FDR saw himself as a savior of our “democratic way of life” but, like many contemporary leftists, was a severe critic of the free market part. Roosevelt heaped scorn and blame on Coolidge, Hoover and the boom times of the 20s. So Obama heaps scorn and blame on Bush and the Republicans for our problems today.

Roosevelt, like Obama, was very likeable and a master communicator. His speech running for his second term in 1936 could be used as a template for the left today.

“We had to struggle with the old enemies of peace—business and financial monopoly, speculation, reckless banking, class antagonism, sectionalism, war profiteering. They had begun to consider the Government of the United States as a mere appendage to their own affairs. We know now that Government by organized money is just as dangerous as Government by organized mob. Never before in all our history have these forces been so united against one candidate as they stand today. They are unanimous in their hate for me—and I welcome their hatred.”

It worked. He won election in a landslide!

Today we seem mired in the same kind of slump (though not nearly as bad) we had in the 1930s. And our government is following a similar Keynesian “demand” theory in hopes of recovery. As in the 1930s it is not working very well. Keynesians today, like the popular Paul Krugman of the NY Times, disagree. They claim that FDR made solid progress in repairing the damage done by the previous decade of growth, greed and speculation. Unfortunately in his second term he tried to prematurely cut spending to balance the budget. This sent us into more depression, only to be rescued by the huge spending splurge in the Second World War.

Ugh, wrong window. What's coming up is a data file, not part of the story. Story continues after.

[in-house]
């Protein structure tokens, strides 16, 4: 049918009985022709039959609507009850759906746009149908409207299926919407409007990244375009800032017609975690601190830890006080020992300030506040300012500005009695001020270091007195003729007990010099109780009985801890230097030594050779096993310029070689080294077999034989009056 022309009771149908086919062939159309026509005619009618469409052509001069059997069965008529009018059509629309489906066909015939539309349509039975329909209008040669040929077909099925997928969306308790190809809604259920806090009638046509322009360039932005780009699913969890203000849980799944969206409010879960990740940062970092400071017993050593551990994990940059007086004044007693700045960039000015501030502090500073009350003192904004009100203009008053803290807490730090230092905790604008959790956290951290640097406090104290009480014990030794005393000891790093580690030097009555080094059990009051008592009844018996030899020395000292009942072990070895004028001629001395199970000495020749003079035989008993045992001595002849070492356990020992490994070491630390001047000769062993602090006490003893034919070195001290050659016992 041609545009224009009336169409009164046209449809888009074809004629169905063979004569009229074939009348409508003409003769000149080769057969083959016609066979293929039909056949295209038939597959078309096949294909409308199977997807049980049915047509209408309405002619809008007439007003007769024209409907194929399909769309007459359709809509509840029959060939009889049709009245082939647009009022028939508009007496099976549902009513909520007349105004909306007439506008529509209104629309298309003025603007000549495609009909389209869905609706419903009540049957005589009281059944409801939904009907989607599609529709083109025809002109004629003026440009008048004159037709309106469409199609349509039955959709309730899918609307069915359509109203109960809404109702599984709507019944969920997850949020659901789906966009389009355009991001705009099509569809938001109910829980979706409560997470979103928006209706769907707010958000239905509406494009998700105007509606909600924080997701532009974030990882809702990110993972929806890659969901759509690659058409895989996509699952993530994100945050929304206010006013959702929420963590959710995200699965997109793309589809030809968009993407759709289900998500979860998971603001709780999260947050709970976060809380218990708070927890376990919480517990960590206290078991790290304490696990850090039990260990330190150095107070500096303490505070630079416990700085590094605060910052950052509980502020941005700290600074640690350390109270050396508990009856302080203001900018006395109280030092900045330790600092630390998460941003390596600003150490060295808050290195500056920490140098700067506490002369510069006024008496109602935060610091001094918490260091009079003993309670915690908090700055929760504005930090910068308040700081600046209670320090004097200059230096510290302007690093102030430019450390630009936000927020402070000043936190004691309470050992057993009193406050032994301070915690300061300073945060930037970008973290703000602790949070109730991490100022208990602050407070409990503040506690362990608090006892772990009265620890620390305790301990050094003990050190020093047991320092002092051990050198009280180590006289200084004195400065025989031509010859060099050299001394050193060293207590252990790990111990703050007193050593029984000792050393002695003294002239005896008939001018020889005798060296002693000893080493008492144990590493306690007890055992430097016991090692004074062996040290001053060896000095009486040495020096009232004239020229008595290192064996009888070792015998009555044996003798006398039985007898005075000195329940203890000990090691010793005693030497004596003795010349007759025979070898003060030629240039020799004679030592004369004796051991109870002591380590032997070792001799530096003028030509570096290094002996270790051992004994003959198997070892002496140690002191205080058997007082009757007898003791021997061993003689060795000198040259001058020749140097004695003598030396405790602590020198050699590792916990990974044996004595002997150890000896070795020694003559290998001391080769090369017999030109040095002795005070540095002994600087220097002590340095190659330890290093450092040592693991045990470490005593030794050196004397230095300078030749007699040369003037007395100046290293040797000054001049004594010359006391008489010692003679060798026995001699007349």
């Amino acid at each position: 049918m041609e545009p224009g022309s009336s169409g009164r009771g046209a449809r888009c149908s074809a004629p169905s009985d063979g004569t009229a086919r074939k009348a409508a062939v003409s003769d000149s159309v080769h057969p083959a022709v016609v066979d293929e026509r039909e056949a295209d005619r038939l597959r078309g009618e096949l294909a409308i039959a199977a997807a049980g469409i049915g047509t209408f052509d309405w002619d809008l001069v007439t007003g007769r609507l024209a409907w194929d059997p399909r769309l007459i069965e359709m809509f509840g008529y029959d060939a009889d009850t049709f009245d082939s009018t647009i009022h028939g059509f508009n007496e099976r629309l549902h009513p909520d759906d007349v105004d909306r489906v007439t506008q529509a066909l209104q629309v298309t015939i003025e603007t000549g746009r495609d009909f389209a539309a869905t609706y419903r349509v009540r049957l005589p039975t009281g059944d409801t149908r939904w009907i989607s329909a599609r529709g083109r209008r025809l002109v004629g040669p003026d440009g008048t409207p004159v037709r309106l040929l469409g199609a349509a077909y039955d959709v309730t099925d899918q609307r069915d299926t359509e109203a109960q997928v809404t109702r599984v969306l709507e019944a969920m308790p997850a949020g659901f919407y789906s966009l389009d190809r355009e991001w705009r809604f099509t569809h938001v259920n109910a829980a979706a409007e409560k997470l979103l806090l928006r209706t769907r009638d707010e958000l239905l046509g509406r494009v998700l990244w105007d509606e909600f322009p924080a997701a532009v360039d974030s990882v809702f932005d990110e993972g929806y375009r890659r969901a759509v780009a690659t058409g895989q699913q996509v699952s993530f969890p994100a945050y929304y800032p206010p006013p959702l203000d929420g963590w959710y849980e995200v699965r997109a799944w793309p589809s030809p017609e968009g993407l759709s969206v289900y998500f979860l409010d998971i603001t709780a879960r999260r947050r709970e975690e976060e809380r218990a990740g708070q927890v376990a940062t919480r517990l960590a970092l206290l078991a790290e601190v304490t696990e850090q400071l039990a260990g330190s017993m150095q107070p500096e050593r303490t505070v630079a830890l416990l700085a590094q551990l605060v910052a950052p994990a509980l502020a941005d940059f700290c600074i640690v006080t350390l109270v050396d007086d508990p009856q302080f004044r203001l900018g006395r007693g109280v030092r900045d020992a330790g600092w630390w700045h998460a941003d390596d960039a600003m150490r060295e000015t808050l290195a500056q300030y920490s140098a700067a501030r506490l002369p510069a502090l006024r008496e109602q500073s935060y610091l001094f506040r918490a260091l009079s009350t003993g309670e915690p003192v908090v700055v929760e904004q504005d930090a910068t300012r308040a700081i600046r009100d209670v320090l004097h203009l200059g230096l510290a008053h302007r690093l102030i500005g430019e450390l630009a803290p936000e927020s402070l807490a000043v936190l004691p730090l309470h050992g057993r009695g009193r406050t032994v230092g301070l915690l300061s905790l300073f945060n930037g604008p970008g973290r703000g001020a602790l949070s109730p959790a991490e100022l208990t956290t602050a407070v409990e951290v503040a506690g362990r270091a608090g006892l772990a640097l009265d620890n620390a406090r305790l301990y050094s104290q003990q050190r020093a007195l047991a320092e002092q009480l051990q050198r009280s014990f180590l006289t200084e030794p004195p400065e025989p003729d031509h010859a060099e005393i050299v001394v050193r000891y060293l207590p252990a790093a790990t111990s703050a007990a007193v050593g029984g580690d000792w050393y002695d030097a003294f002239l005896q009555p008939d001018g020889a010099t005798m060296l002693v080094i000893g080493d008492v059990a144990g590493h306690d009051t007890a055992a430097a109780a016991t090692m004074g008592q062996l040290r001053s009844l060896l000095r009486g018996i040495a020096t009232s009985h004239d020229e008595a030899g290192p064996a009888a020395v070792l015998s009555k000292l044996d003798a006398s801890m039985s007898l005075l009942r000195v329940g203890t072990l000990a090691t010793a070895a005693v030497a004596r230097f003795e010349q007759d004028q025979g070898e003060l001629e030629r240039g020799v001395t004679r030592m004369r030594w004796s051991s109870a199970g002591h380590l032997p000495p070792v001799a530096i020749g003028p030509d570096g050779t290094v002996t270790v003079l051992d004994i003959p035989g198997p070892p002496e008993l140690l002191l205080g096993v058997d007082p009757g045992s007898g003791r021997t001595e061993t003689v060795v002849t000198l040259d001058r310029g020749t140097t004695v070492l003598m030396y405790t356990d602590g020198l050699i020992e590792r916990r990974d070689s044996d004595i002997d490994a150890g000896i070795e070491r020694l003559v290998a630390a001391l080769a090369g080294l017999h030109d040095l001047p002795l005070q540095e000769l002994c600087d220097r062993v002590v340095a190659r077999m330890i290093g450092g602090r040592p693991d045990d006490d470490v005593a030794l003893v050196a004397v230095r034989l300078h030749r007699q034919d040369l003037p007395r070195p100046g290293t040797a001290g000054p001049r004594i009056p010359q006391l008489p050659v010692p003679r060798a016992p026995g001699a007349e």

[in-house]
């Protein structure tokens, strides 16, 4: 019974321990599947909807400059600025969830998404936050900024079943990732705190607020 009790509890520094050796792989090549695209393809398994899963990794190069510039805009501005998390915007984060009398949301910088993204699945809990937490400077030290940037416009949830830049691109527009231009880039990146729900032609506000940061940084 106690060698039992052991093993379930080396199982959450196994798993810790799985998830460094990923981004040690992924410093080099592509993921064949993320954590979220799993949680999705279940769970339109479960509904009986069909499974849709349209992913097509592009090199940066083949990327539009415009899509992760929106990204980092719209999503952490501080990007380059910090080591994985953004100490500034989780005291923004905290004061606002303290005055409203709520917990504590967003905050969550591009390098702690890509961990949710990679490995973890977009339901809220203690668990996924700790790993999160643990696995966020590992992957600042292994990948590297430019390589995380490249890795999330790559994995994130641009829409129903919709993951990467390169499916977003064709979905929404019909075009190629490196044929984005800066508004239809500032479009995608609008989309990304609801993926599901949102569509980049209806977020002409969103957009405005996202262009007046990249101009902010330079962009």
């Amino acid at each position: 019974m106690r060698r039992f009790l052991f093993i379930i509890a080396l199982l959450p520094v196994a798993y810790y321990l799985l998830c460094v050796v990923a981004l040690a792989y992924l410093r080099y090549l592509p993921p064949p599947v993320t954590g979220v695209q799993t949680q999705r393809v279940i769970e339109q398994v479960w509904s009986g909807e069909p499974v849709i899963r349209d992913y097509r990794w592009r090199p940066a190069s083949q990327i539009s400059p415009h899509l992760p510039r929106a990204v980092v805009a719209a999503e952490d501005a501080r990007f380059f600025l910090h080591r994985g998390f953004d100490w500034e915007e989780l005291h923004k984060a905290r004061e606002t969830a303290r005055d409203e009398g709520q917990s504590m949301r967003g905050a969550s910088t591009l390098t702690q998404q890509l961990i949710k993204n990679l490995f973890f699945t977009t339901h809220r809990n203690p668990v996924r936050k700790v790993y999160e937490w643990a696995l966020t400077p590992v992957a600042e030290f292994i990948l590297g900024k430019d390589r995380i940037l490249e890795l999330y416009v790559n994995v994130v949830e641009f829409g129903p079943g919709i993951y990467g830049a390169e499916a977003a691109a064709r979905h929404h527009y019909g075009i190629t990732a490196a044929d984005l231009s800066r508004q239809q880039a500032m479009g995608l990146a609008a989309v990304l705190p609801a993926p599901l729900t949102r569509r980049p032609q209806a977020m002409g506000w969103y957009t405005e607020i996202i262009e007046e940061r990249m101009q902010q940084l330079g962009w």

Is that Keynesian argument valid though? I doubt it.

The 47 recessions and depressions in our past (with the two exceptions) did not use Keynesian spending to recover. The serious recession of 1920-21, for instance, took eighteen months of non-action by President Harding to bring an unemployment rate of 11.7% down to 2.4%. The solid progress of the New Deal took eight years to bring an unemployment rate of 21.5% down to 17.1%.

Roosevelt was an effective wartime leader. Social security proved to be popular and useful. His basic idea that we are rich enough now to provide a safety net for all our citizens makes sense. However, his opposition to free-market businesses, his hatred of what he saw as “organized money,” and his championing of command economy solutions like NRA were reactionary then and still are today.

Freedom works, command-economies not so much.

Bill Stonebarger, Owner/President Hawkhill

P.S. Out of 764,448 self-published titles (in 2009, probably over a million in 2011), 52 got full reviews last month in Publisher’s Weekly Select. The 52 included, Twilight or Dawn: A Traveller’s Guide to Liberal Free-Market Democracy by Bill Stonebarger. Give it a try.